"However, if net migration turns positive, as appears to be the case, a further increase will be necessary. In addition, the Christchurch earthquakes delivered a hit to the capital stock that needs rectifying and clearly exacerbates the shortages that already exist."
No easing in prices
Toplis says it is "hard to imagine" any moderation in the current 8.1% house price inflation as indicated by the Real Estate Institute's Stratified House Price Index while housing supply remains relatively constrained and interest rates are so low.
So, what of the suggestion that house price inflation is going to become a problem for the Reserve Bank?
Toplis says the central bank can cope with inflation in the housing market to the extent that it represents "a relative price shift" and in fact when there are supply difficulties it may take significant price movements to encourage an increase in supply that more balances the market.
"From a monetary policy perspective, house price inflation probably only becomes problematic if the impact of such starts to flow through into household sector demand, more generally, via the age-old method of equity withdrawal. While there is some evidence that credit growth is again beginning to accelerate, the Reserve Bank currently seems comfortable that equity withdrawal is not occurring," Toplis says.
"The ability to judge this will, of course, be tainted by difficulties in assessing the balance sheet impact of the funds supplied by insurers to those in Christchurch."
Risks for the banks?
Addressing the question of whether the level of house prices could put the banking sector at risk, as international credit ratings agency Standard & Poor's recently warned, Toplis says "it seems unlikely" given the current housing supply constraints.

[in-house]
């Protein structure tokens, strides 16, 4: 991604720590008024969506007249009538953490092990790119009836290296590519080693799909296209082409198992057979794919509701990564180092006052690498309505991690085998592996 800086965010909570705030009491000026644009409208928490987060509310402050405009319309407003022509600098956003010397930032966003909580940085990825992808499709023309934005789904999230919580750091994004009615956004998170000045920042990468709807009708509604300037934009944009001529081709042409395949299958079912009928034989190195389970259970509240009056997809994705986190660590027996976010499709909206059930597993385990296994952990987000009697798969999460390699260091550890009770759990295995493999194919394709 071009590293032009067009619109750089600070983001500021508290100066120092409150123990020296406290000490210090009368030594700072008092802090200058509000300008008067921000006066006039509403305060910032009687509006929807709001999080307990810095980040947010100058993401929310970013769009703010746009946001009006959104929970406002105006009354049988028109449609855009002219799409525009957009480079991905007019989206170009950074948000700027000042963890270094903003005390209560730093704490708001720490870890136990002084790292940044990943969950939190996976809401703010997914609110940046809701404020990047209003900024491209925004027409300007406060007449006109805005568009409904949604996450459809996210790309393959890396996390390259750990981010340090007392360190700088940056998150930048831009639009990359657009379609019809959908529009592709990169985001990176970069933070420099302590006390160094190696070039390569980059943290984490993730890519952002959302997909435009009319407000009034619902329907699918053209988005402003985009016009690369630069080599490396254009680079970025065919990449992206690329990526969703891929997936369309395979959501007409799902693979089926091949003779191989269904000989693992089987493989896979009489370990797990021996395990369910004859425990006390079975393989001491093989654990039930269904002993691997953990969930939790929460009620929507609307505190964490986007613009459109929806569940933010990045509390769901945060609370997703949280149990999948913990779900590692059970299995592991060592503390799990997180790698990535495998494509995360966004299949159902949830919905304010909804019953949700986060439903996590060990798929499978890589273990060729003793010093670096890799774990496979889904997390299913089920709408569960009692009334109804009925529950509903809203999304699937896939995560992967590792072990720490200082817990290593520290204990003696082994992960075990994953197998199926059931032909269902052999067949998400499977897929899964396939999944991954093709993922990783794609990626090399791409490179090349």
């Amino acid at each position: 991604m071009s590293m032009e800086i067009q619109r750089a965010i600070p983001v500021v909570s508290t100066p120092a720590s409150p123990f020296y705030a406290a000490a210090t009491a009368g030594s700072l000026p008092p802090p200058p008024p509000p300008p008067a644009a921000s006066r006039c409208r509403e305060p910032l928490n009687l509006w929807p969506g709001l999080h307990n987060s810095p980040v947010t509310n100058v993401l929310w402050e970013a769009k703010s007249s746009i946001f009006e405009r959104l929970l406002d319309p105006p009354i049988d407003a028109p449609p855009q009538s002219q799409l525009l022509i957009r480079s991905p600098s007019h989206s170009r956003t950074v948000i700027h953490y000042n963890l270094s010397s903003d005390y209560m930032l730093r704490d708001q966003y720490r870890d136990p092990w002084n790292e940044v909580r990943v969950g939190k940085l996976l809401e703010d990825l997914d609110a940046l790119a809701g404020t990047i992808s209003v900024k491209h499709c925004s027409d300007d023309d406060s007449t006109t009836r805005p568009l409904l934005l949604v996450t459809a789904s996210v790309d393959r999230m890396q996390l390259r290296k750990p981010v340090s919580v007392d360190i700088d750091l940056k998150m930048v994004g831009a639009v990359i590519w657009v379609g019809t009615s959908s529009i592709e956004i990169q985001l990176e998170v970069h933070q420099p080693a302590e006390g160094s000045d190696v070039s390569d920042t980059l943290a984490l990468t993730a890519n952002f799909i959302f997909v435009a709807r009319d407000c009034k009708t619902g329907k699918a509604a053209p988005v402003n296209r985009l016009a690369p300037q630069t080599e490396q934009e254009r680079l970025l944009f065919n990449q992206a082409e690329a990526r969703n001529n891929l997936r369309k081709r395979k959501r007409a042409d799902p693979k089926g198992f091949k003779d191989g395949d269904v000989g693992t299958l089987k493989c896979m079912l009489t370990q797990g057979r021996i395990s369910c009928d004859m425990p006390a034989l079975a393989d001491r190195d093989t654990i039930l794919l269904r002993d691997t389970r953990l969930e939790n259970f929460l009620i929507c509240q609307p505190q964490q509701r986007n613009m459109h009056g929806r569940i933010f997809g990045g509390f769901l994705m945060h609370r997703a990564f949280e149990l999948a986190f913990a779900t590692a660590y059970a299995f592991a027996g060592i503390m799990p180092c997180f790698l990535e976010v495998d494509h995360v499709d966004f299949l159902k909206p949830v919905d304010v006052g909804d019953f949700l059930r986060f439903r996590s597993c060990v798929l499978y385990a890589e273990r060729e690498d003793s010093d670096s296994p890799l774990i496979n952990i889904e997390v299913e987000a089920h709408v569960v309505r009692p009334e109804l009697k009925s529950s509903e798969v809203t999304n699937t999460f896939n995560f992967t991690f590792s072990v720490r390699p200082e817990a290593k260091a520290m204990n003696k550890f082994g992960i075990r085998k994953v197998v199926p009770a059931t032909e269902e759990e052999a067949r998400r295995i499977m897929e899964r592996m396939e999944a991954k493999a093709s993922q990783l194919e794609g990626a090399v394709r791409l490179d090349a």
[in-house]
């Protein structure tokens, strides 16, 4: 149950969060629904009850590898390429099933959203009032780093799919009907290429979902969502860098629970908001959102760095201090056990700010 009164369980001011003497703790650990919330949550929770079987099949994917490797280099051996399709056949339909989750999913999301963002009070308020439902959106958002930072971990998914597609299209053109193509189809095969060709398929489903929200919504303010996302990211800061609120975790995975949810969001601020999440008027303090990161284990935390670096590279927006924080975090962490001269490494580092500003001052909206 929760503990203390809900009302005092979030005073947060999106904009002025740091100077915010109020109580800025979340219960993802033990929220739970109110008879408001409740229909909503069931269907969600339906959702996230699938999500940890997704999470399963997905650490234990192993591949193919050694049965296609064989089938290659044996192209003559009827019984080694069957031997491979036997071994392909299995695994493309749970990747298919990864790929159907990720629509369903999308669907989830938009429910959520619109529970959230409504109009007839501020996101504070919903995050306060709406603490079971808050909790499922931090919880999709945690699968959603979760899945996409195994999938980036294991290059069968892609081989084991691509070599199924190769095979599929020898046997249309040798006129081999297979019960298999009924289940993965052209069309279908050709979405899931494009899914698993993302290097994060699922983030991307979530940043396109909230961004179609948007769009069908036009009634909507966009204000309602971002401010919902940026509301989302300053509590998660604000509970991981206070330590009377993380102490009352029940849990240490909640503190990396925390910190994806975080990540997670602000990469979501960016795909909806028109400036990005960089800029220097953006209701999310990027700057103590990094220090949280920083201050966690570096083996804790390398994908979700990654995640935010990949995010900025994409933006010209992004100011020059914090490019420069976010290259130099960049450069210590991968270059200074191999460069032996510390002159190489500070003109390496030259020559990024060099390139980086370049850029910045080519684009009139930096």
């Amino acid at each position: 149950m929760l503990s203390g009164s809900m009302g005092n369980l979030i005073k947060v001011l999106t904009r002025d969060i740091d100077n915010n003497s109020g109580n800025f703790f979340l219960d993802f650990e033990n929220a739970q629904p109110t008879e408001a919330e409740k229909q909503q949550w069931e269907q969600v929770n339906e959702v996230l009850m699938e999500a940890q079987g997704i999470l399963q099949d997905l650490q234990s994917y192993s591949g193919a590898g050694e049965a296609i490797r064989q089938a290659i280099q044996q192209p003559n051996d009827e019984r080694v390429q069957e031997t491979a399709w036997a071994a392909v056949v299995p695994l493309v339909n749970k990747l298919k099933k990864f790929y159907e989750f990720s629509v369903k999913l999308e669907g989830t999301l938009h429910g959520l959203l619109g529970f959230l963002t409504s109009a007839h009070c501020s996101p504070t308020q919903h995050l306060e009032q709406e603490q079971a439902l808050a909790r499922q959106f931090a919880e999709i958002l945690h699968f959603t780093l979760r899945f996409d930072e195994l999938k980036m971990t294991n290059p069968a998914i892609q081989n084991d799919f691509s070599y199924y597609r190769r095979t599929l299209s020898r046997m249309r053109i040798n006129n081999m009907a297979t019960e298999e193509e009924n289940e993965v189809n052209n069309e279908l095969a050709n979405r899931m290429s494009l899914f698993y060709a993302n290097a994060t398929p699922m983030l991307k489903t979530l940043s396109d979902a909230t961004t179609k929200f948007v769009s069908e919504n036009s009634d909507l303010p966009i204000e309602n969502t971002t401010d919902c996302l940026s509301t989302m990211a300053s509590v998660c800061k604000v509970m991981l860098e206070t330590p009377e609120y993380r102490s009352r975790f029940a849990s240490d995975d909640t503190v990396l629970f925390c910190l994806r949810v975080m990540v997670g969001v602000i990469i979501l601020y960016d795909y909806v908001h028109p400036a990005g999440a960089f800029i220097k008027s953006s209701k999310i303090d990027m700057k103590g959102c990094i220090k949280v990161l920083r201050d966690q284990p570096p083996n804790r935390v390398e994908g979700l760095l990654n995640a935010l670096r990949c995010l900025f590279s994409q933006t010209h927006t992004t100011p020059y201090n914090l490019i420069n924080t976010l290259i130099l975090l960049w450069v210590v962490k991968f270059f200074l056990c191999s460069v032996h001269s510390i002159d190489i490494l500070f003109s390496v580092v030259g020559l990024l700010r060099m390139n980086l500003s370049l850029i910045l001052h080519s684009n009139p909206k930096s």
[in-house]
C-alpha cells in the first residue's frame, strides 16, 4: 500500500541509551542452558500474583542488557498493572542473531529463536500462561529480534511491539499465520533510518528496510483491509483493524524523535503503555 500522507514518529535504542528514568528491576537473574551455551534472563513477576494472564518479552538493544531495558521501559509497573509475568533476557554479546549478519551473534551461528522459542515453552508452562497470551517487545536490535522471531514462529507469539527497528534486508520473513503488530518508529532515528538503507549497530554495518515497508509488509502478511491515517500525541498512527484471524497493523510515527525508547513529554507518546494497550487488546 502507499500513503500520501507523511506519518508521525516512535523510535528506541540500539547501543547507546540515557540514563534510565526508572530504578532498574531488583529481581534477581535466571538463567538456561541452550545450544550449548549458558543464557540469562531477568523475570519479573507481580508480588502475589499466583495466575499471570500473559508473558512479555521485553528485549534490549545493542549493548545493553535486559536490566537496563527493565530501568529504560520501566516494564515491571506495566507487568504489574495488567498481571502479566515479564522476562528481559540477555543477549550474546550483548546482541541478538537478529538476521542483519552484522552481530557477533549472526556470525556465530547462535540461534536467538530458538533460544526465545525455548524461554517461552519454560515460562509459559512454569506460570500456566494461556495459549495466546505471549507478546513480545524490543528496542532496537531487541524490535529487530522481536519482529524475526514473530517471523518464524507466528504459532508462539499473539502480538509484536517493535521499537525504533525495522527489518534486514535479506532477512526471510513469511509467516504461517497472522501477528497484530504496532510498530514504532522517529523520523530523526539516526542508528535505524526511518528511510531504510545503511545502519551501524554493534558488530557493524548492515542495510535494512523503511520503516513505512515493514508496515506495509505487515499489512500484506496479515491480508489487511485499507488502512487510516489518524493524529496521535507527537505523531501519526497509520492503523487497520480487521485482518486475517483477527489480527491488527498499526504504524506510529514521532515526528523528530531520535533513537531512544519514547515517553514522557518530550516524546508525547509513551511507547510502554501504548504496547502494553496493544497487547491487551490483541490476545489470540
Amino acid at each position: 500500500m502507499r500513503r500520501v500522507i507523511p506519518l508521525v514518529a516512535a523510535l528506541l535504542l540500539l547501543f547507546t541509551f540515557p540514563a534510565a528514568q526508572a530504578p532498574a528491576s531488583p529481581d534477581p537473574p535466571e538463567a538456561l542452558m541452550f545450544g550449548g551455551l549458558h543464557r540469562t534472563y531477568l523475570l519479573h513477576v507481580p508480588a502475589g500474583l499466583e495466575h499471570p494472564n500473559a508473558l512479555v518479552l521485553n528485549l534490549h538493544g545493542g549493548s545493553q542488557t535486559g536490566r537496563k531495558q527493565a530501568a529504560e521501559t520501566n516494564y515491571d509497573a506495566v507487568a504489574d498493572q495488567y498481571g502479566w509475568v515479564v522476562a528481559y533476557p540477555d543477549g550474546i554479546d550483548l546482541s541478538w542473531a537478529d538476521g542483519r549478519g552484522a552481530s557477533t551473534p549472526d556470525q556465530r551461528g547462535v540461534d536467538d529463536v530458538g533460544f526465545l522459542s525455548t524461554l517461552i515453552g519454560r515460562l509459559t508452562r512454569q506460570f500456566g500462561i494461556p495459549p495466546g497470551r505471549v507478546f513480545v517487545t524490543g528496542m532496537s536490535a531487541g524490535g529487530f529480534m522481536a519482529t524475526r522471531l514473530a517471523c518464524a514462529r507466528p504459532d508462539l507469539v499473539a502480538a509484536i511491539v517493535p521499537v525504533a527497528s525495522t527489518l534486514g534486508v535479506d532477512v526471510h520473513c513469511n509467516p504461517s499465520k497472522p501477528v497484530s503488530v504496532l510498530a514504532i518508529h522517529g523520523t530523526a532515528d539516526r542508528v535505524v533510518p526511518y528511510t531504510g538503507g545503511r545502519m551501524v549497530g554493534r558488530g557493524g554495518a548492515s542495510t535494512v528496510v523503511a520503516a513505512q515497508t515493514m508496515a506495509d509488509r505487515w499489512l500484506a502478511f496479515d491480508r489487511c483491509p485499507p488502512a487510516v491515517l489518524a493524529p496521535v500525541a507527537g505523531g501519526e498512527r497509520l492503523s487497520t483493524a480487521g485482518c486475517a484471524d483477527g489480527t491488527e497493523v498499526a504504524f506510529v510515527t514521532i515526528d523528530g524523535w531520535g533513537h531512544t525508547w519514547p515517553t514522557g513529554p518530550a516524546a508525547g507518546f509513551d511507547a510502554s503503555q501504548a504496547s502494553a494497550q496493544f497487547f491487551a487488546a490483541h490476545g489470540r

As for how the RBNZ should react, Toplis says if the housing market is seen to be getting out of control, "we believe the RBNZ will have no option but to raise its cash rate even in the event that complimentary prudential policy is enacted".
He says theoretically, the RBNZ should only utilise its "prudential tool-kit" for systemic reasons not because house price inflation is causing wider inflationary concerns. "Be that as it may, recent pronouncements by the Bank suggest there is a genuine desire to dabble with the prudential policy option," Toplis says.
"Our view is that house price inflation is likely to prove problematic, sooner rather than later, which lies, in part, behind our belief that the cash rate starts to move higher from early next year and then moves progressively towards a 'new neutral' of 4.5% [compared with the current 2.5%]. While we have a quicker interest rate adjustment than the Reserve Bank has in its published forecasts, we think we have a shared general sentiment as to the progress of the economy and its inflationary implications."
Toplis says the problem is that monetary policy and prudential policy to an extent are designed to influence demand.
"But with supply the more likely issue here it looks to us that fiscal and regulatory policy may prove a more effective solution to the issues that the sector confronts. Moreover, to the extent that demand is funded either out of free-cash flow of New Zealanders who have been saving of late or by the accumulated wealth of foreign buyers, demand-constraining policy may have little impact."